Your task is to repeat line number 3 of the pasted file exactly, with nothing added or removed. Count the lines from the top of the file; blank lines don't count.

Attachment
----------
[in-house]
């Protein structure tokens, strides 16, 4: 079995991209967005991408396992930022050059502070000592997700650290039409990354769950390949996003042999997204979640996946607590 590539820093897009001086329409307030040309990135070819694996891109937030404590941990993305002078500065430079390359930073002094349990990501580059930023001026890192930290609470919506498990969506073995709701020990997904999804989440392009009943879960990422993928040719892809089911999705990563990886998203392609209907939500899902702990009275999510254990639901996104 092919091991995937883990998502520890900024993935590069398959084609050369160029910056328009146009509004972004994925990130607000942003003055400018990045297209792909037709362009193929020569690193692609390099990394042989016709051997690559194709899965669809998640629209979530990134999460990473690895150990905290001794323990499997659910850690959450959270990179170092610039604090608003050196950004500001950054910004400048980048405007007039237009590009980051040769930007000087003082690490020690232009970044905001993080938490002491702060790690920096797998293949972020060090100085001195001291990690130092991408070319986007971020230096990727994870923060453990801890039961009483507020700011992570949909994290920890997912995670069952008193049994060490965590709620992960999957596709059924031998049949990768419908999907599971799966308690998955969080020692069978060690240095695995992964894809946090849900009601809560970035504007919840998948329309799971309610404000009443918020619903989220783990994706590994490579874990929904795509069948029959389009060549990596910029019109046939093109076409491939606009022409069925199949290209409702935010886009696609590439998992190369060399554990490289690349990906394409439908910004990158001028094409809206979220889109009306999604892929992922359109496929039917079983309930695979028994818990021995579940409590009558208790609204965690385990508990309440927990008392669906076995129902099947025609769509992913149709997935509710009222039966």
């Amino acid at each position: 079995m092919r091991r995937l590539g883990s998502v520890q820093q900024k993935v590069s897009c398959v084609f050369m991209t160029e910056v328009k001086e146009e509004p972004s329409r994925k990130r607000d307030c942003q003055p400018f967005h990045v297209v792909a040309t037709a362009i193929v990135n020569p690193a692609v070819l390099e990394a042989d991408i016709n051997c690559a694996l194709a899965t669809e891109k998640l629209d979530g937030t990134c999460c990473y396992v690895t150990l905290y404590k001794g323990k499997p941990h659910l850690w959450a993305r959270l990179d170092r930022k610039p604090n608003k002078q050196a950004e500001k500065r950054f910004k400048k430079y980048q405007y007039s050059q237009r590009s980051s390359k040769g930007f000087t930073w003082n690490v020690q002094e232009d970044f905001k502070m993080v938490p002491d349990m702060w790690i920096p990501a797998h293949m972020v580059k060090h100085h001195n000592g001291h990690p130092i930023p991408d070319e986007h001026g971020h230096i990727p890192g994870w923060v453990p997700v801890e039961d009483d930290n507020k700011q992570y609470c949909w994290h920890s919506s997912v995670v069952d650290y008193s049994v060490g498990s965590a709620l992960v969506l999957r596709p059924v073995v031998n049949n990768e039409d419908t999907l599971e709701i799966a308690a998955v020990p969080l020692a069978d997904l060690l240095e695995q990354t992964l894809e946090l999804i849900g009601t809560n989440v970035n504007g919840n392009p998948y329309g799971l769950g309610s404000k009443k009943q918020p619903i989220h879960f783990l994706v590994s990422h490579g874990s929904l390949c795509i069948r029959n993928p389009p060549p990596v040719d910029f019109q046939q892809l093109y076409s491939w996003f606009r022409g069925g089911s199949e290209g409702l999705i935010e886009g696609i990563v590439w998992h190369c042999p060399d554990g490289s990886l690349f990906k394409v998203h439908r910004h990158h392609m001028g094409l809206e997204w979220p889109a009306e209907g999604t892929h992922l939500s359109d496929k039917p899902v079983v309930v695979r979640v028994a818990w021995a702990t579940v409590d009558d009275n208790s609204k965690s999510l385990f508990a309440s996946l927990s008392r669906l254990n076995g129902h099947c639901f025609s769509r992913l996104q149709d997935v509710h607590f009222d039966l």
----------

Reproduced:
């Amino acid at each position: 079995m092919r091991r995937l590539g883990s998502v520890q820093q900024k993935v590069s897009c398959v084609f050369m991209t160029e910056v328009k001086e146009e509004p972004s329409r994925k990130r607000d307030c942003q003055p400018f967005h990045v297209v792909a040309t037709a362009i193929v990135n020569p690193a692609v070819l390099e990394a042989d991408i016709n051997c690559a694996l194709a899965t669809e891109k998640l629209d979530g937030t990134c999460c990473y396992v690895t150990l905290y404590k001794g323990k499997p941990h659910l850690w959450a993305r959270l990179d170092r930022k610039p604090n608003k002078q050196a950004e500001k500065r950054f910004k400048k430079y980048q405007y007039s050059q237009r590009s980051s390359k040769g930007f000087t930073w003082n690490v020690q002094e232009d970044f905001k502070m993080v938490p002491d349990m702060w790690i920096p990501a797998h293949m972020v580059k060090h100085h001195n000592g001291h990690p130092i930023p991408d070319e986007h001026g971020h230096i990727p890192g994870w923060v453990p997700v801890e039961d009483d930290n507020k700011q992570y609470c949909w994290h920890s919506s997912v995670v069952d650290y008193s049994v060490g498990s965590a709620l992960v969506l999957r596709p059924v073995v031998n049949n990768e039409d419908t999907l599971e709701i799966a308690a998955v020990p969080l020692a069978d997904l060690l240095e695995q990354t992964l894809e946090l999804i849900g009601t809560n989440v970035n504007g919840n392009p998948y329309g799971l769950g309610s404000k009443k009943q918020p619903i989220h879960f783990l994706v590994s990422h490579g874990s929904l390949c795509i069948r029959n993928p389009p060549p990596v040719d910029f019109q046939q892809l093109y076409s491939w996003f606009r022409g069925g089911s199949e290209g409702l999705i935010e886009g696609i990563v590439w998992h190369c042999p060399d554990g490289s990886l690349f990906k394409v998203h439908r910004h990158h392609m001028g094409l809206e997204w979220p889109a009306e209907g999604t892929h992922l939500s359109d496929k039917p899902v079983v309930v695979r979640v028994a818990w021995a702990t579940v409590d009558d009275n208790s609204k965690s999510l385990f508990a309440s996946l927990s008392r669906l254990n076995g129902h099947c639901f025609s769509r992913l996104q149709d997935v509710h607590f009222d039966l």